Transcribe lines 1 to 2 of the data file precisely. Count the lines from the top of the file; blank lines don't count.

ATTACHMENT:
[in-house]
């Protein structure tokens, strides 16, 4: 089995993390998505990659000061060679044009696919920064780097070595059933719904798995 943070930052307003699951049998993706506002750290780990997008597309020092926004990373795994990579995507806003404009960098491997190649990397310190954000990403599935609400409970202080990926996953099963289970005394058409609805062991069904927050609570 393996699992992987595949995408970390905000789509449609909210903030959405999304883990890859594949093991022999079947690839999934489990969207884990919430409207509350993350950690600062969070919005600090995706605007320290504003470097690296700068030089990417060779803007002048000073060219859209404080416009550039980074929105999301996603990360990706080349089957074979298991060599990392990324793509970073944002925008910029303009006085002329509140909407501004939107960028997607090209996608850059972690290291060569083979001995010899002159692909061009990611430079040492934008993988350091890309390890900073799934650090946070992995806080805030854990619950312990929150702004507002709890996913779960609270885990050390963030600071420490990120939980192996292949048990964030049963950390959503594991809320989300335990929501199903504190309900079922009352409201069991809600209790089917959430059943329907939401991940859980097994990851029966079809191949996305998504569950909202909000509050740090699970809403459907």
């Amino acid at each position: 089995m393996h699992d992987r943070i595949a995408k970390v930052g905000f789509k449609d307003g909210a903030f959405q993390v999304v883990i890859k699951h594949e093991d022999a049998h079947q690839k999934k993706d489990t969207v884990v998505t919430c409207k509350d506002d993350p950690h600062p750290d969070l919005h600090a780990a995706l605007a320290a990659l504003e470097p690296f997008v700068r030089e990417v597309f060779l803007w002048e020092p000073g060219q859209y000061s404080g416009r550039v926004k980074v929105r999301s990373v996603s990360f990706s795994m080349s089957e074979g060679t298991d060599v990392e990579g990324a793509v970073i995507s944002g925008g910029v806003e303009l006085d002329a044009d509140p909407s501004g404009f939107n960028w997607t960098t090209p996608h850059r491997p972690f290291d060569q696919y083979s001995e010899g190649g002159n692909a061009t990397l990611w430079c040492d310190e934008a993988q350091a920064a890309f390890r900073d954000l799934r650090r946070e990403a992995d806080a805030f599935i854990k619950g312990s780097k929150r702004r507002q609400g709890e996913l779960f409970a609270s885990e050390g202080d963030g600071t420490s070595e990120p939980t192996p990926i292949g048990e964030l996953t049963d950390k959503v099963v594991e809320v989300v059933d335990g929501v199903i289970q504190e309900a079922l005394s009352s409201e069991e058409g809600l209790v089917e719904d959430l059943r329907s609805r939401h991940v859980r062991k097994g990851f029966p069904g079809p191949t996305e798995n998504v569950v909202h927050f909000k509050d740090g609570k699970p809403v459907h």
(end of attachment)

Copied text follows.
[in-house]
């Protein structure tokens, strides 16, 4: 089995993390998505990659000061060679044009696919920064780097070595059933719904798995 943070930052307003699951049998993706506002750290780990997008597309020092926004990373795994990579995507806003404009960098491997190649990397310190954000990403599935609400409970202080990926996953099963289970005394058409609805062991069904927050609570 393996699992992987595949995408970390905000789509449609909210903030959405999304883990890859594949093991022999079947690839999934489990969207884990919430409207509350993350950690600062969070919005600090995706605007320290504003470097690296700068030089990417060779803007002048000073060219859209404080416009550039980074929105999301996603990360990706080349089957074979298991060599990392990324793509970073944002925008910029303009006085002329509140909407501004939107960028997607090209996608850059972690290291060569083979001995010899002159692909061009990611430079040492934008993988350091890309390890900073799934650090946070992995806080805030854990619950312990929150702004507002709890996913779960609270885990050390963030600071420490990120939980192996292949048990964030049963950390959503594991809320989300335990929501199903504190309900079922009352409201069991809600209790089917959430059943329907939401991940859980097994990851029966079809191949996305998504569950909202909000509050740090699970809403459907």